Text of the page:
Julien Temple’s new film is a terrific look at the life and work of Shane MacGowan – and here’s our review of the movie.

Films are most powerful when they change you, or how you see a part of the world or someone within it. Crock Of Gold: A Few Rounds With Shane MacGowan does exactly that: for anyone only vaguely familiar with MacGowan and his biggest hit, ‘Fairytale Of New York’, this is a film that both educates and entertains.

The film documents MacGowan’s life, from birth to the present day, using a mix of animation, archive footage, recreated scenes from MacGowan’s early life, and interviews from past and present day. This cocktail feels chaotic, but enjoyably so: interview clips from over the years are cut together when recalling particular incidents in MacGowan’s life; Blake-inspired illustrations of acid trips clash with schoolyard stories told in the style of the Beano. It reflects MacGowan’s own life: an introduction to performing when he was three, reading material including Marx, Trotsky and James Joyce, and an upheaval from Ireland to England are just the start of the many twists and turns his path has taken.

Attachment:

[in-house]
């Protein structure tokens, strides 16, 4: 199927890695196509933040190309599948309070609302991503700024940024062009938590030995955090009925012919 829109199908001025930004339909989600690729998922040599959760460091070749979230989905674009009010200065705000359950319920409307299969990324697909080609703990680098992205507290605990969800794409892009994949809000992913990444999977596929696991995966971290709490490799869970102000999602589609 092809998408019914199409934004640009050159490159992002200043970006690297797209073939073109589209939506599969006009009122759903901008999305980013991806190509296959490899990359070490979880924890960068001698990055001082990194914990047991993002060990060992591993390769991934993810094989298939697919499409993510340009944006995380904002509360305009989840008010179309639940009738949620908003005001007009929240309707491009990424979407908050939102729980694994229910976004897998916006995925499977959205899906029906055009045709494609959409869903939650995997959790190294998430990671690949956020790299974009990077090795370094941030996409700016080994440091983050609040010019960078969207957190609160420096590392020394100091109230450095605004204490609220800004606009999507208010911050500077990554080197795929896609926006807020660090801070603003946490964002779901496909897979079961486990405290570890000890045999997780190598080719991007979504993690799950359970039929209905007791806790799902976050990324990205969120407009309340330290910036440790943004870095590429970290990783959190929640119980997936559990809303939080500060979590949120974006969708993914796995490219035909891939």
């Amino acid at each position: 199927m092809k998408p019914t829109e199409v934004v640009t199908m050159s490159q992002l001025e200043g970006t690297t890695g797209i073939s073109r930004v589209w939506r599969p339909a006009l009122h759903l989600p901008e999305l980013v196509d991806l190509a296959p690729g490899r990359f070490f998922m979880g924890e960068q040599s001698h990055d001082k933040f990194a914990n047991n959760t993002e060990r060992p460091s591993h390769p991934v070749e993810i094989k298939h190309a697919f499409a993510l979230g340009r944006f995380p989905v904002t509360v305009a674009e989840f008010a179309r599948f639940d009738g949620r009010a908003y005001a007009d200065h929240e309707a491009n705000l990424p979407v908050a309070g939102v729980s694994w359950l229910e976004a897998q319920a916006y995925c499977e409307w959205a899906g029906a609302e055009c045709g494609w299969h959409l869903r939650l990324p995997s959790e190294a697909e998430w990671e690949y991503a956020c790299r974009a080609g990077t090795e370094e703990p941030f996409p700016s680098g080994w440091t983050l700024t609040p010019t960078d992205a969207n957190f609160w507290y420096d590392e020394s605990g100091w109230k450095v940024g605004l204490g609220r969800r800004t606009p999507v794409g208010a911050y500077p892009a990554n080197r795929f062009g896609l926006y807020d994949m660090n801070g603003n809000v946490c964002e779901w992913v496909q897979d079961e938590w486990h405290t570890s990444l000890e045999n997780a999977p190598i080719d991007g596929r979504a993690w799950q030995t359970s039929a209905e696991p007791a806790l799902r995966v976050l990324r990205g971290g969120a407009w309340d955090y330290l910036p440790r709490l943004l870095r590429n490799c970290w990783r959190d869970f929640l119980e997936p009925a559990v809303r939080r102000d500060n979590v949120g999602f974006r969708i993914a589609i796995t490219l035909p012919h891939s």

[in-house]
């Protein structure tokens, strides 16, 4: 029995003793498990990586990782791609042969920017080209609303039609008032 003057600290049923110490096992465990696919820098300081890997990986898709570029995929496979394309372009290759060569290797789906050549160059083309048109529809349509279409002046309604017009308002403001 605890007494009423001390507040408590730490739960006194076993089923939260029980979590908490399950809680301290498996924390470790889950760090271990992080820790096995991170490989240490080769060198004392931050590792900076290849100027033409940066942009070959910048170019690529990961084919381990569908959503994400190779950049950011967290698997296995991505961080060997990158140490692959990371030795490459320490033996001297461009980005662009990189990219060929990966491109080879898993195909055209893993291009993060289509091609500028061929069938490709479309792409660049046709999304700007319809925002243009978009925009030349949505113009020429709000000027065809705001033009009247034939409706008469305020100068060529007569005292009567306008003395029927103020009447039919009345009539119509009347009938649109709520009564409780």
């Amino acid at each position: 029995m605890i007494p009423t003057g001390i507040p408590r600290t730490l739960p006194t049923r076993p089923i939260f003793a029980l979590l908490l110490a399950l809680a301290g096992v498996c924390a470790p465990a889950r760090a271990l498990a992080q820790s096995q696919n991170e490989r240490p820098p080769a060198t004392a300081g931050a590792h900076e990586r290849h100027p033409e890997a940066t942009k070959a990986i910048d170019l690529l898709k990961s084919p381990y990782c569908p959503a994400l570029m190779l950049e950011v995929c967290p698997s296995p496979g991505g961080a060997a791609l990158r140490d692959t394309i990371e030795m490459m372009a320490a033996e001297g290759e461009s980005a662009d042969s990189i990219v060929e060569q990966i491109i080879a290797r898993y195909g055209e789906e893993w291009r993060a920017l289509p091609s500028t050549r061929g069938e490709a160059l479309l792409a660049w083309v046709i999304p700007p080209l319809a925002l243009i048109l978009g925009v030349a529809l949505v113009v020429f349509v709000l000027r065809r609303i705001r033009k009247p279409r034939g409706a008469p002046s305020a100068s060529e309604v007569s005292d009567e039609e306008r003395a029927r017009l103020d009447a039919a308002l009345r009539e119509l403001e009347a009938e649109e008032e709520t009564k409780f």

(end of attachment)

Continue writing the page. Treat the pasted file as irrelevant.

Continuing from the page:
It’s not all merry cartoons and amusingly adult literary choices. MacGowan describes the near-constant presence of death and violence in his life, how he was encouraged to drink and smoke from an early age, and how he had his first mental breakdown at the age of six. MacGowan is well known for his drinking, often performing drunk and slurring his speech in interviews over the course of his career. From the outside, this looks like a path of determined self-destruction. However, MacGowan, as well as his friends and family, refutes this idea: drinking has in fact kept life bearable. He is determined to live, not die.

To feel sorry for MacGowan would feel patronising, and this film isn’t maudlin or pitying – rather it’s an unflinching, celebrational portrayal of him, warts and all. He swears and curses through his more recent interviews, collapsing friend Johnny Depp and wife Victoria Mary Clarke into fits of laughter, and is consistently, uncompromisingly himself. As I watched, I warmed towards MacGowan – not just for his ‘silver tongue’ and slow, perfectly timed humour, but also because Crock Of Gold is a portrait of a true artist. For MacGowan, it’s the music above all.

I started watching Crock Of Gold with a vague, minimal knowledge of MacGowan, and – of course – ‘Fairytale’ in mind. By the end of the film, I wanted to listen to MacGowan’s entire back catalogue, read Ulysses and watch a Beckett play. This is an extraordinary, enlightening film, not to be missed.


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